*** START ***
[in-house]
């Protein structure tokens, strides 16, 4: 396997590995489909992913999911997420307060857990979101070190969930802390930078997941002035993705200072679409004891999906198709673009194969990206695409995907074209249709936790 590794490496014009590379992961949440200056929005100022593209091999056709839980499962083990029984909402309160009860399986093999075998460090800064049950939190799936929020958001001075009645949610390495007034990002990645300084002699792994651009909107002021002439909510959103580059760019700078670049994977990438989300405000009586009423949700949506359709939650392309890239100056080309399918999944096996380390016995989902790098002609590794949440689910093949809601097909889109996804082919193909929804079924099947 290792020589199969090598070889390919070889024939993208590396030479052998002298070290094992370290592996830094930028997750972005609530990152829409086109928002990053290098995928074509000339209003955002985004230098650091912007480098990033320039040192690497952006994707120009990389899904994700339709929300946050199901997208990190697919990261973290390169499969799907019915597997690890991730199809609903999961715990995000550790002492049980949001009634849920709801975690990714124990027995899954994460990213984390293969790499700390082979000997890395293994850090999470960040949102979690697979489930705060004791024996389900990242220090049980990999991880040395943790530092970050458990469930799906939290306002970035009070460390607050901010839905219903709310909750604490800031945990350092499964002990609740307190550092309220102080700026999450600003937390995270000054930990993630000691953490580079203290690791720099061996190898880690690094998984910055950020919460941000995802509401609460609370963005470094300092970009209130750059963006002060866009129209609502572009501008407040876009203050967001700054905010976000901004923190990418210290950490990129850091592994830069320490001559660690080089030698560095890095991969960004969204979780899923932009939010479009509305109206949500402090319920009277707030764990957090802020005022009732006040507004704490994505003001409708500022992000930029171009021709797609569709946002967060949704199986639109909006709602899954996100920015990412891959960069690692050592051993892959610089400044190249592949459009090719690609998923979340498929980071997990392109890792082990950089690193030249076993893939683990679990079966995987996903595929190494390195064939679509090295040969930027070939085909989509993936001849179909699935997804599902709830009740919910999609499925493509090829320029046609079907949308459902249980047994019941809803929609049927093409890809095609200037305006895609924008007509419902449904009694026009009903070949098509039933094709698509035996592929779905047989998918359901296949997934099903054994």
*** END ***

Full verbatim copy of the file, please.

[in-house]
């Protein structure tokens, strides 16, 4: 396997590995489909992913999911997420307060857990979101070190969930802390930078997941002035993705200072679409004891999906198709673009194969990206695409995907074209249709936790 590794490496014009590379992961949440200056929005100022593209091999056709839980499962083990029984909402309160009860399986093999075998460090800064049950939190799936929020958001001075009645949610390495007034990002990645300084002699792994651009909107002021002439909510959103580059760019700078670049994977990438989300405000009586009423949700949506359709939650392309890239100056080309399918999944096996380390016995989902790098002609590794949440689910093949809601097909889109996804082919193909929804079924099947 290792020589199969090598070889390919070889024939993208590396030479052998002298070290094992370290592996830094930028997750972005609530990152829409086109928002990053290098995928074509000339209003955002985004230098650091912007480098990033320039040192690497952006994707120009990389899904994700339709929300946050199901997208990190697919990261973290390169499969799907019915597997690890991730199809609903999961715990995000550790002492049980949001009634849920709801975690990714124990027995899954994460990213984390293969790499700390082979000997890395293994850090999470960040949102979690697979489930705060004791024996389900990242220090049980990999991880040395943790530092970050458990469930799906939290306002970035009070460390607050901010839905219903709310909750604490800031945990350092499964002990609740307190550092309220102080700026999450600003937390995270000054930990993630000691953490580079203290690791720099061996190898880690690094998984910055950020919460941000995802509401609460609370963005470094300092970009209130750059963006002060866009129209609502572009501008407040876009203050967001700054905010976000901004923190990418210290950490990129850091592994830069320490001559660690080089030698560095890095991969960004969204979780899923932009939010479009509305109206949500402090319920009277707030764990957090802020005022009732006040507004704490994505003001409708500022992000930029171009021709797609569709946002967060949704199986639109909006709602899954996100920015990412891959960069690692050592051993892959610089400044190249592949459009090719690609998923979340498929980071997990392109890792082990950089690193030249076993893939683990679990079966995987996903595929190494390195064939679509090295040969930027070939085909989509993936001849179909699935997804599902709830009740919910999609499925493509090829320029046609079907949308459902249980047994019941809803929609049927093409890809095609200037305006895609924008007509419902449904009694026009009903070949098509039933094709698509035996592929779905047989998918359901296949997934099903054994």